Former CEO of Save the Children begins executive residency
February 6, 2012
MIDDLEBURY, Vt. — Charles MacCormack, a 1963 graduate of Middlebury College and longtime president and chief executive officer of the international humanitarian organization Save the Children, will be an executive in residence at Middlebury for the next year.
MacCormack, who received an honorary doctorate from the college in 1982, expects to spend about two weeks of every month in Middlebury where he looks forward to working with “interested students, faculty and staff at an academic institution that has long been at the forefront of research and teaching in languages and international studies.”
In line with Middlebury’s emphasis on strengthening curricular and co-curricular opportunities for its students, President Ronald D. Liebowitz has asked MacCormack to investigate ways to build upon what students learn in the classroom through connections to worldwide initiatives addressing global health, food and nutrition, economic development and other issues.
“This residency will give our students, faculty, and staff a chance to benefit from Charlie MacCormack’s expertise, insight, and wisdom when it comes to doing work on behalf of others,” said President Liebowitz. “The work he has done throughout his career touches on so much of what we are trying to do here. To be a truly global institution and prepare our students to face the challenges of the 21st century, we know we will have to combine the power of a traditional liberal arts curriculum with hands-on learning.”
MacCormack, whose office is in Munroe Hall, said Middlebury “has been ahead of the curve and very forward leaning” on languages and international studies, and became committed long before others to immersion, practical engagement, and study abroad. He hopes to help as Middlebury takes the next step, emphasizing links across geographical and disciplinary sectors. He will be reaching out to faculty and staff to see how he might be able to add value to their courses and programs. He’s especially interested in working with the new Middlebury Center for Social Entrepreneurship, which will support and teach young social entrepreneurs. “I’ve spent the 50 years since I graduated from Middlebury applying the lessons I learned here,” MacCormack said. “Now I’m looking into what I can do to support Middlebury’s leadership in international studies, language studies, and the liberal arts.”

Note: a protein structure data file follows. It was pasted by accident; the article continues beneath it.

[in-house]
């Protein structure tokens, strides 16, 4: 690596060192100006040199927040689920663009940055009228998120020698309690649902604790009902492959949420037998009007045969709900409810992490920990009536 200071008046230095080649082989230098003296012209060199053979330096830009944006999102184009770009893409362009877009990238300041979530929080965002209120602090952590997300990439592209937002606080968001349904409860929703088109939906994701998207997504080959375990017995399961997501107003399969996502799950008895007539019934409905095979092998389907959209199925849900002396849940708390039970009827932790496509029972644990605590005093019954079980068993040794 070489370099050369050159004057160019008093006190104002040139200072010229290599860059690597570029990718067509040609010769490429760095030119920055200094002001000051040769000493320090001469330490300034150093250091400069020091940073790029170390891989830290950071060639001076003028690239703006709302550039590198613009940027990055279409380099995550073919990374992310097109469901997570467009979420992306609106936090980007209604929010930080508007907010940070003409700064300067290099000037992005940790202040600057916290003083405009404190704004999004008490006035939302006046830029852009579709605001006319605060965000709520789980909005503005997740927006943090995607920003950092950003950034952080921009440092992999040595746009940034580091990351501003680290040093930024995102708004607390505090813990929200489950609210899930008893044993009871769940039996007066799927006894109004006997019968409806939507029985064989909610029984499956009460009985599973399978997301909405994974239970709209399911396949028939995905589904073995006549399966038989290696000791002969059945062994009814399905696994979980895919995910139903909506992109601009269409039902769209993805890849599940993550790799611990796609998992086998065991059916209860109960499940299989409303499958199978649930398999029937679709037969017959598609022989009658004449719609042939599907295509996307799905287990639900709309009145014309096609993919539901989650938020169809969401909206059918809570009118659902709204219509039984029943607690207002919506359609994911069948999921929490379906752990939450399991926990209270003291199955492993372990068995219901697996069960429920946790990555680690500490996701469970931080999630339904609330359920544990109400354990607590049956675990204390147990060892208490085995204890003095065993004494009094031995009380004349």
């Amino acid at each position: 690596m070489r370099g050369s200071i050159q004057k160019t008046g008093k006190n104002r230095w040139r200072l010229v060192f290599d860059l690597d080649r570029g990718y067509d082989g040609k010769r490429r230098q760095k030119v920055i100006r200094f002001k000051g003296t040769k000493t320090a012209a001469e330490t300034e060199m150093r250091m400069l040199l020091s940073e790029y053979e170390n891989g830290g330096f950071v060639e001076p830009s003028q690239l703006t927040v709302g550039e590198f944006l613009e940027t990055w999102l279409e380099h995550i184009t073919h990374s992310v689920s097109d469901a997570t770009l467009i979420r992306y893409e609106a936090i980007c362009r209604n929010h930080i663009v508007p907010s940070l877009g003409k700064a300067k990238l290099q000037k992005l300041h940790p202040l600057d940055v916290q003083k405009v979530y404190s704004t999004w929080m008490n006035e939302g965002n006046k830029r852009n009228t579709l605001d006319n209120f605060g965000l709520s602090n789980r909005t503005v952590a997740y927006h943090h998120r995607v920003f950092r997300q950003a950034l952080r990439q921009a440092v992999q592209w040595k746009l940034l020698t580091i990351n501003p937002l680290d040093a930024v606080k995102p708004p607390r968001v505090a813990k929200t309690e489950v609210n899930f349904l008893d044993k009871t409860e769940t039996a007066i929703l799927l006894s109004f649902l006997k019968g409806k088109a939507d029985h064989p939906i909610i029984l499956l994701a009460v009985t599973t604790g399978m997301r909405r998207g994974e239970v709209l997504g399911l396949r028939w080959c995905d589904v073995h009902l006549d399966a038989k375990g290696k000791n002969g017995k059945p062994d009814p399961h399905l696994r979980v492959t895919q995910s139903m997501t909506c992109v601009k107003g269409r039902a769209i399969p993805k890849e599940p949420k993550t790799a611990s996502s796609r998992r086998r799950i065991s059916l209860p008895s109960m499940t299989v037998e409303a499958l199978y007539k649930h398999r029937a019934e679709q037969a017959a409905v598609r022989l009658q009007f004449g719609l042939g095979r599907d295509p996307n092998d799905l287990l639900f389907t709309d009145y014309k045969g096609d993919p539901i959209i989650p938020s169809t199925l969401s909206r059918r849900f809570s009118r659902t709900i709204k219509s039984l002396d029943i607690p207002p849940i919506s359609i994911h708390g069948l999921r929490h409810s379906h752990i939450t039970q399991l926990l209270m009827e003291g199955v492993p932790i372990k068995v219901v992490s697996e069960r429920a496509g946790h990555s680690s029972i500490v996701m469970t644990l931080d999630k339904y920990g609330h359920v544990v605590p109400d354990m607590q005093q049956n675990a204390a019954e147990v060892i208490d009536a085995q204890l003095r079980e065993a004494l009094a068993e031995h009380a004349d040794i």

Rather than adding courses to the curriculum, MacCormack said, he expects that Middlebury will want to integrate project-based learning into its students’ overall education. “If a course touches on public health, we might ask how we can apply what that course has taught the students and get them involved, for example, in the battle against malaria. You could think of it as creating a laboratory for a number of courses, continuing to strengthen Middlebury’s tradition of linking strong academic programs with life experience. We can also pull in outside speakers who are active in public health around the world, in person or via technology like video conferencing.
“Making these kinds of connections, networking with people in the field, is crucial to Middlebury students. We may have to work a little harder here than at, say, New York University, Columbia or Georgetown, places that are located geographically at global crossroads. But our students need to have the same kind of engagement.”
MacCormack is also interested in adding the theory and practice of global leadership to the Middlebury student experience. For example, he said, “You might be able to have an interdisciplinary course or two available to all those who have leadership on global issues as one of their targets.”
In addition to his residency at Middlebury, MacCormack will spend 2012 working as executive chair of the Millennium Development Goal Health Alliance, a private entity created to support United Nations Special Envoy Ray Chambers and other world leaders in achieving the UN’s “Every Woman, Every Child” health goals for newborns, children and women. He will also be a senior fellow at InterAction and a number of other think tanks, helping to create a series of summits on how private entities can better contribute to global health and development.
MacCormack was president and CEO of Save the Children from 1993 to 2011. Save the Children is an independent nonprofit humanitarian child assistance organization with programs in the U.S. and more than 50 other countries, an annual budget of $550 million, and more than 6,000 staffers. Before joining Save the Children, he had served as the chief executive officer of World Learning (previously known as the Experiment in International Living), in Brattleboro, Vt. He received his doctorate and master’s degree from Columbia. He was a National Science Foundation Fellow at the Universidad Nacional Autonoma de Mexico in Mexico City and a Fulbright Fellow at the Universidad Central de Venezuela in Caracas. MacCormack is a member of the Council on Foreign Relations.
When he’s not at Middlebury or traveling the world, MacCormack lives in Easton, Conn., with his wife, Susan Ross, who recently stepped down after 15 years as president of the Fairfield County Foundation. They have two children, Cameron and Fraser.
At Middlebury College, MacCormack shares the title executive in residence with James Douglas, Class of 1972, former governor of Vermont.